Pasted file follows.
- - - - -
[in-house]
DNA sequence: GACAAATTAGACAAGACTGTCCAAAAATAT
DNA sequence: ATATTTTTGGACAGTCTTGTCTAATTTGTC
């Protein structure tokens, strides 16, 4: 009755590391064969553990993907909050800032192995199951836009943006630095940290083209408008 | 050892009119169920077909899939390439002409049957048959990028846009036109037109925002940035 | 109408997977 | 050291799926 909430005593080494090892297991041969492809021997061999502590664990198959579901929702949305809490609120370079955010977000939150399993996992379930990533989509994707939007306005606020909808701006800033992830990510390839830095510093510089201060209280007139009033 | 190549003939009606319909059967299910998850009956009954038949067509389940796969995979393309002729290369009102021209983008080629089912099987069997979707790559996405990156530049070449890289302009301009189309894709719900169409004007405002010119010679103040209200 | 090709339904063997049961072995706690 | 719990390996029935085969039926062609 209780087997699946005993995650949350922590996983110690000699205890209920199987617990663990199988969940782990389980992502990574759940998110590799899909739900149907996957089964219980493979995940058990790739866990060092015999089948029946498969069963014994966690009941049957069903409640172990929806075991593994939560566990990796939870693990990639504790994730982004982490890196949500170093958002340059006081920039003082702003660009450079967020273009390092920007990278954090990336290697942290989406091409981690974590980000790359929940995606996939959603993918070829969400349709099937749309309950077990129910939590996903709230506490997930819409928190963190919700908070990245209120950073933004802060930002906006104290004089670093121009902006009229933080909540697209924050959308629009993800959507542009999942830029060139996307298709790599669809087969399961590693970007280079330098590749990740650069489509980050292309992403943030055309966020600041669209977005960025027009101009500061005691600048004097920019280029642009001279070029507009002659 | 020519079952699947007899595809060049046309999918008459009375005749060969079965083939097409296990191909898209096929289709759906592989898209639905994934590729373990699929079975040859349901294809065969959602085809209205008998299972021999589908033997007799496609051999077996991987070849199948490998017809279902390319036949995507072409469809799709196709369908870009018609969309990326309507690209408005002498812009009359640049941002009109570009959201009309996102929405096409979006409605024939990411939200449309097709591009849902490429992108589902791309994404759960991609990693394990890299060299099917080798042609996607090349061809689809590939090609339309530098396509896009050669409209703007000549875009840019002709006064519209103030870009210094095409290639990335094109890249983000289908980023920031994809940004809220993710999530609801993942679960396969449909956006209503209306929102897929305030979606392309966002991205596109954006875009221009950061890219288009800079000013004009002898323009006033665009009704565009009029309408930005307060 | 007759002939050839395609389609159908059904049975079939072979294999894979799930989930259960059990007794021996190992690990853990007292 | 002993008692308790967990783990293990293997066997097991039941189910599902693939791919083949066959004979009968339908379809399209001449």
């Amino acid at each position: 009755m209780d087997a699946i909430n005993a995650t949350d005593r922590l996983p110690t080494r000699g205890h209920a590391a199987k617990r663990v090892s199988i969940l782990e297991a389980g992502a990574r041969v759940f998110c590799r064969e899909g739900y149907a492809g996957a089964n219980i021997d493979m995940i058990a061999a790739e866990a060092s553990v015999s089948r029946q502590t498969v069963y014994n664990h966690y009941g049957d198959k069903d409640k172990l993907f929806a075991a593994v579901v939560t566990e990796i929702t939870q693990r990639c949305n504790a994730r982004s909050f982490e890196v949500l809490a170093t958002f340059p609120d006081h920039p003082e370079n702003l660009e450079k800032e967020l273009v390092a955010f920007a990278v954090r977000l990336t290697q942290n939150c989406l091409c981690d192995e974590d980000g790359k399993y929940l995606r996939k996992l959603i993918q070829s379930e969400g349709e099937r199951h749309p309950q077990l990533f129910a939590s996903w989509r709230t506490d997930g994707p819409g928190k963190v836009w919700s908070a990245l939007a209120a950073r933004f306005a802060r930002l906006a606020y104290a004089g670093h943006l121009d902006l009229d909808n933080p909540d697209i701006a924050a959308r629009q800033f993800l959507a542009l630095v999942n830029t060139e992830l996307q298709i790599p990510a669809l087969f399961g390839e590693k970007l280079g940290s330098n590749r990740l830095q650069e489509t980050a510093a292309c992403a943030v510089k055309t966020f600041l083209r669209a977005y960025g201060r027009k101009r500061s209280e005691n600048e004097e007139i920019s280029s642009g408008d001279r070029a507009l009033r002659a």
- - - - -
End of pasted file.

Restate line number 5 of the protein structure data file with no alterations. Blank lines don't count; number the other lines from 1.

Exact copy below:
């Amino acid at each position: 009755m209780d087997a699946i909430n005993a995650t949350d005593r922590l996983p110690t080494r000699g205890h209920a590391a199987k617990r663990v090892s199988i969940l782990e297991a389980g992502a990574r041969v759940f998110c590799r064969e899909g739900y149907a492809g996957a089964n219980i021997d493979m995940i058990a061999a790739e866990a060092s553990v015999s089948r029946q502590t498969v069963y014994n664990h966690y009941g049957d198959k069903d409640k172990l993907f929806a075991a593994v579901v939560t566990e990796i929702t939870q693990r990639c949305n504790a994730r982004s909050f982490e890196v949500l809490a170093t958002f340059p609120d006081h920039p003082e370079n702003l660009e450079k800032e967020l273009v390092a955010f920007a990278v954090r977000l990336t290697q942290n939150c989406l091409c981690d192995e974590d980000g790359k399993y929940l995606r996939k996992l959603i993918q070829s379930e969400g349709e099937r199951h749309p309950q077990l990533f129910a939590s996903w989509r709230t506490d997930g994707p819409g928190k963190v836009w919700s908070a990245l939007a209120a950073r933004f306005a802060r930002l906006a606020y104290a004089g670093h943006l121009d902006l009229d909808n933080p909540d697209i701006a924050a959308r629009q800033f993800l959507a542009l630095v999942n830029t060139e992830l996307q298709i790599p990510a669809l087969f399961g390839e590693k970007l280079g940290s330098n590749r990740l830095q650069e489509t980050a510093a292309c992403a943030v510089k055309t966020f600041l083209r669209a977005y960025g201060r027009k101009r500061s209280e005691n600048e004097e007139i920019s280029s642009g408008d001279r070029a507009l009033r002659a």